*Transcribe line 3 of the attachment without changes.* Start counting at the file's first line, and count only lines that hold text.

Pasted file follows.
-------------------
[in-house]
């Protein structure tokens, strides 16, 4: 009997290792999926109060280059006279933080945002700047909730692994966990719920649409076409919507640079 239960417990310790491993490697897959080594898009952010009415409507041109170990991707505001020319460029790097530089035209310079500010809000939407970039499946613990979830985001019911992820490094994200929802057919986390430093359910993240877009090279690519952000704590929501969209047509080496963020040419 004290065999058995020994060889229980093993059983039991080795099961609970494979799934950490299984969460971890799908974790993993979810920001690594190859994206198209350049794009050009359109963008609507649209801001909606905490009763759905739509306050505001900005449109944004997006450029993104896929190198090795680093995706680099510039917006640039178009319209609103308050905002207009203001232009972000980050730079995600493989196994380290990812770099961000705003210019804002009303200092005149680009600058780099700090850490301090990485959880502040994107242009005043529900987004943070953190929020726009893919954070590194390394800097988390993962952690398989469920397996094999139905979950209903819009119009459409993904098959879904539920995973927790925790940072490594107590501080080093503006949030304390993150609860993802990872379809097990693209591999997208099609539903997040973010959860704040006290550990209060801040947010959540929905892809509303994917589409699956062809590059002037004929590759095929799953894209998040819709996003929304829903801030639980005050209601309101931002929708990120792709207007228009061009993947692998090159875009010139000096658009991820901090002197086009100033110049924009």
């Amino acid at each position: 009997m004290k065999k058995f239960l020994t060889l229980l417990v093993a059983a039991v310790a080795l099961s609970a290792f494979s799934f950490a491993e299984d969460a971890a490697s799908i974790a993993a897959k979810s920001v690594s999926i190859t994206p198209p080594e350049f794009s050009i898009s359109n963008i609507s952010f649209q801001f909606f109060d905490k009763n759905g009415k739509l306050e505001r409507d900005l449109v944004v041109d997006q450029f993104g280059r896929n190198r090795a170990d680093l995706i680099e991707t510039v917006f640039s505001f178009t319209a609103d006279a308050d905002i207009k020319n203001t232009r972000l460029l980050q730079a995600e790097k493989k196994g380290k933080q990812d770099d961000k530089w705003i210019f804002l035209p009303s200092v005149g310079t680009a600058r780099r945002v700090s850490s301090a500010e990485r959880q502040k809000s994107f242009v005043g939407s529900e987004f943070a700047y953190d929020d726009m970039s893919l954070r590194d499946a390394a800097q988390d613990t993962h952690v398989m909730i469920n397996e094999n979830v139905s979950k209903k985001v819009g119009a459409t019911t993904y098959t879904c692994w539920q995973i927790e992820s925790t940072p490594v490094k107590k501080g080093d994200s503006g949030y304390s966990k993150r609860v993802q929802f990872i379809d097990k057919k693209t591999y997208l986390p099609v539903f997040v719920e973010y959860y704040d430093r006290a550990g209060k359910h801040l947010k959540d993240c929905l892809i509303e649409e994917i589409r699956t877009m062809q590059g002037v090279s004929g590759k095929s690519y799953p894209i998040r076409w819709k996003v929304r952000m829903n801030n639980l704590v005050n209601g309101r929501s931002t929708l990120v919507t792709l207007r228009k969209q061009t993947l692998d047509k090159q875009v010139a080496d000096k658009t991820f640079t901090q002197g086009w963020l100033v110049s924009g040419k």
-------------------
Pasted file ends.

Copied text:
């Amino acid at each position: 009997m004290k065999k058995f239960l020994t060889l229980l417990v093993a059983a039991v310790a080795l099961s609970a290792f494979s799934f950490a491993e299984d969460a971890a490697s799908i974790a993993a897959k979810s920001v690594s999926i190859t994206p198209p080594e350049f794009s050009i898009s359109n963008i609507s952010f649209q801001f909606f109060d905490k009763n759905g009415k739509l306050e505001r409507d900005l449109v944004v041109d997006q450029f993104g280059r896929n190198r090795a170990d680093l995706i680099e991707t510039v917006f640039s505001f178009t319209a609103d006279a308050d905002i207009k020319n203001t232009r972000l460029l980050q730079a995600e790097k493989k196994g380290k933080q990812d770099d961000k530089w705003i210019f804002l035209p009303s200092v005149g310079t680009a600058r780099r945002v700090s850490s301090a500010e990485r959880q502040k809000s994107f242009v005043g939407s529900e987004f943070a700047y953190d929020d726009m970039s893919l954070r590194d499946a390394a800097q988390d613990t993962h952690v398989m909730i469920n397996e094999n979830v139905s979950k209903k985001v819009g119009a459409t019911t993904y098959t879904c692994w539920q995973i927790e992820s925790t940072p490594v490094k107590k501080g080093d994200s503006g949030y304390s966990k993150r609860v993802q929802f990872i379809d097990k057919k693209t591999y997208l986390p099609v539903f997040v719920e973010y959860y704040d430093r006290a550990g209060k359910h801040l947010k959540d993240c929905l892809i509303e649409e994917i589409r699956t877009m062809q590059g002037v090279s004929g590759k095929s690519y799953p894209i998040r076409w819709k996003v929304r952000m829903n801030n639980l704590v005050n209601g309101r929501s931002t929708l990120v919507t792709l207007r228009k969209q061009t993947l692998d047509k090159q875009v010139a080496d000096k658009t991820f640079t901090q002197g086009w963020l100033v110049s924009g040419k």